If you have dreadlocks, you're certainly familiar with photos of Bob Marley's majestic thick dreads. You're also probably well acquainted with the rat's nest perched on the heads of panhandlers at jam band festivals. The difference between the two sets of dreads? Maintenance. If you want to impressively sport the "Natty Dread" look, you'll have to tend to your hair like everyone else. Although manufacturers provide several synthetic products to keep dreadlocks manicured, all-natural, homemade alternatives stand ready to help you maintain your hair and keep you looking your best.
Treating for Dryness
Place an eyedropper's worth of essential oil into a spray bottle and fill the bottle the rest of the way with water. Essential oils won't go rancid and begin to smell when exposed to air for a few days, unlike edible oils such as hemp and olive oil, and will leave your dreadlocks smelling fresh after treatment. Make an emulsion of the oil and water by shaking the bottle.
Spray the emulsion on dreadlocks lightly, letting it settle into the lock naturally. Avoid overspraying the mixture, as overuse leads to greasy dreadlocks. Lightly apply the treatment daily, if necessary, rather than heavily treating it once a week.
Spray a mixture of tea tree oil and water on your scalp daily to fight scalp dryness and eliminate the itchiness associated with dry scalp.
Treating for Frizziness
Place an eyedropper's worth of aloe vera oil into a clean spray bottle. Add a few drops of your preferred essential oil to cover the aloe scent. Essential oils aren't necessary to fight frizziness, but will help cover the musty smell aloe oil emits when it ages.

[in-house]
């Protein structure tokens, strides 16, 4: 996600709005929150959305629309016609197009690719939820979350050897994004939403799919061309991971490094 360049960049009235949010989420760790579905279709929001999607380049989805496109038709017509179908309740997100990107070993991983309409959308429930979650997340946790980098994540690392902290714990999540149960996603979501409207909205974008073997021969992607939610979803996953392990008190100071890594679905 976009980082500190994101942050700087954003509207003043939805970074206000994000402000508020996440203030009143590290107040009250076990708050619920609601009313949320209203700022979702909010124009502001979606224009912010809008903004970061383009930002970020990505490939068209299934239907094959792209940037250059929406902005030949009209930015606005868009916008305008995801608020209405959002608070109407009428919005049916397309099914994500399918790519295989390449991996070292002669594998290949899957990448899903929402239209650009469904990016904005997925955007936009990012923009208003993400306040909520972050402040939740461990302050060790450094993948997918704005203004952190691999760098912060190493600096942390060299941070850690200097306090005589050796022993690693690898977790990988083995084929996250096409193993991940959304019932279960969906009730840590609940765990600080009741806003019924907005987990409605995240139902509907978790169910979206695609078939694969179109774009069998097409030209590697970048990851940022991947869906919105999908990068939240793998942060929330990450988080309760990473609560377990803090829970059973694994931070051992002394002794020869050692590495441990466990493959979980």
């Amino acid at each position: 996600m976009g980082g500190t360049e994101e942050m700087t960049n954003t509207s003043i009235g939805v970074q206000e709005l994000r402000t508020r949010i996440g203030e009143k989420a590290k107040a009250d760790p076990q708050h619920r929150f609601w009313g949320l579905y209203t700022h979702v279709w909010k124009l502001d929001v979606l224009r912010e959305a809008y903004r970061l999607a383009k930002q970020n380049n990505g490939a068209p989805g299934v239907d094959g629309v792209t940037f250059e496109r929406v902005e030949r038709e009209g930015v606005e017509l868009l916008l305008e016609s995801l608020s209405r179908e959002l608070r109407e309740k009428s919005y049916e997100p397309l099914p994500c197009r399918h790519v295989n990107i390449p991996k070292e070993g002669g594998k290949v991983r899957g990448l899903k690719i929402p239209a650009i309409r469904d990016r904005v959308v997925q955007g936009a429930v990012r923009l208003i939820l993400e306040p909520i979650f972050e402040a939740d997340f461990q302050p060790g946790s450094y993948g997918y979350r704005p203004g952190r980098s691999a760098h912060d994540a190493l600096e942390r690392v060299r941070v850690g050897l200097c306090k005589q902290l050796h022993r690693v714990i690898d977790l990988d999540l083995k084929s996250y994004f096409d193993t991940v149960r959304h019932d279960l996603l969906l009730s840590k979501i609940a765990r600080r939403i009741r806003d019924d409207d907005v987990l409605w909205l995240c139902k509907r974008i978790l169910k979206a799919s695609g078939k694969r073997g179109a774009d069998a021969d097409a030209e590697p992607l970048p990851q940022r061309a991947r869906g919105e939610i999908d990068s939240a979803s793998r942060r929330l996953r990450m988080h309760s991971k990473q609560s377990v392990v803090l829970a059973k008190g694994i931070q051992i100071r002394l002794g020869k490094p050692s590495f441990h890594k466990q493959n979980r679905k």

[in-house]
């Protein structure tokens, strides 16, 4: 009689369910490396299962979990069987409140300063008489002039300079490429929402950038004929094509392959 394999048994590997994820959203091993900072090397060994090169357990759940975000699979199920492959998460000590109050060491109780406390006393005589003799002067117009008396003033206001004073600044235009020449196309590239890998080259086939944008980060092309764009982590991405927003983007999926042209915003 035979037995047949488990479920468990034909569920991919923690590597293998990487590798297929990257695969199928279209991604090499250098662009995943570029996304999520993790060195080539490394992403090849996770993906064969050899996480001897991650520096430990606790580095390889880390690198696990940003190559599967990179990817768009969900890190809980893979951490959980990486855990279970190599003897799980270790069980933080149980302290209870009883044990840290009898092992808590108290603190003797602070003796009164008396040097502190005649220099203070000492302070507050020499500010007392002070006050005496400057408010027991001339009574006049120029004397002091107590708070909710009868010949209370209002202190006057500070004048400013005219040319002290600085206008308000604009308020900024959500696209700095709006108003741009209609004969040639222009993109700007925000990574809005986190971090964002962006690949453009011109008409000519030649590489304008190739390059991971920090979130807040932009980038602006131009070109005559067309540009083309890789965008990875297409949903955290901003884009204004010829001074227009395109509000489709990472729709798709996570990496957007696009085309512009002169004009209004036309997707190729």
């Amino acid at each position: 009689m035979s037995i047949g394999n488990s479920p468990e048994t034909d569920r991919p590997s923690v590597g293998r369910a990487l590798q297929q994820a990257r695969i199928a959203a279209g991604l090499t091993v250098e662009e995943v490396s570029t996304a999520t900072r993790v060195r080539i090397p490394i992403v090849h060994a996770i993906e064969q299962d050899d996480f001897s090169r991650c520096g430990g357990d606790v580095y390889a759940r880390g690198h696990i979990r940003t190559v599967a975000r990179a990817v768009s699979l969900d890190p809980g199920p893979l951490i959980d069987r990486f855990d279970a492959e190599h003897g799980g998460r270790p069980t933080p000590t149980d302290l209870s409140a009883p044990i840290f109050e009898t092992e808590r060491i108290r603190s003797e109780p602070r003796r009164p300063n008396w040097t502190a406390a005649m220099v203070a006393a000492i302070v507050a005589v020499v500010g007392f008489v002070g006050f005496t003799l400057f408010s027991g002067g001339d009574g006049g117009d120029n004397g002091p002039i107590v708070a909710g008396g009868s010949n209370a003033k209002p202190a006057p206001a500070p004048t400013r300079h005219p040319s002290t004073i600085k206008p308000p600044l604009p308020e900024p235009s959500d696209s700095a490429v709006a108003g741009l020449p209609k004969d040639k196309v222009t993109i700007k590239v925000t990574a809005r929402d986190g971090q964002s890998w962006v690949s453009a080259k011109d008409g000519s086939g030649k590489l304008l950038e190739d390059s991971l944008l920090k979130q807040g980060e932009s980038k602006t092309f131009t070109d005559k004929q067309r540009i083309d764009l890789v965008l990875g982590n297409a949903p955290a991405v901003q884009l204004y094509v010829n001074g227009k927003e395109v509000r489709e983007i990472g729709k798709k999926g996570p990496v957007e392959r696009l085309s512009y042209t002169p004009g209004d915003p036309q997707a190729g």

Fill the spray bottle with water and shake to mix the aloe, essential oil and water into an emulsion.
Spray the mixture on tangled and frizzy portions of your dreadlocks. Gently roll each dreadlock between two hands, working from scalp to its tip to work the mixture into the dreadlock and help the frizzy hairs re-dread and remain tightly dreaded.
Fill a clean spray bottle with distilled water. Add two tablespoons of sea salt--avoid using processed, iodized salt--per eight ounces of water in the bottle. Add a dash of lemon juice and shake the bottle to mix.
Spray a single dreadlock lightly with the sea salt solution and gently work the mixture into the dreads by rolling them between your hands. Work the sea salt into the dread outward, starting near your scalp and working toward the dread's tip. Continue the process on each dreadlock. Avoid contact on your scalp with the sea salt mixture, as it may cause itchiness.
Allow the sea salt mixture to remain in your hair. While casual treatments may help tighten and thicken new dreadlocks, prolonged sea salt treatments will leave salt residue in your hair. Rinse accumulated salt away with an all-natural shampoo, such as tea tree oil shampoo.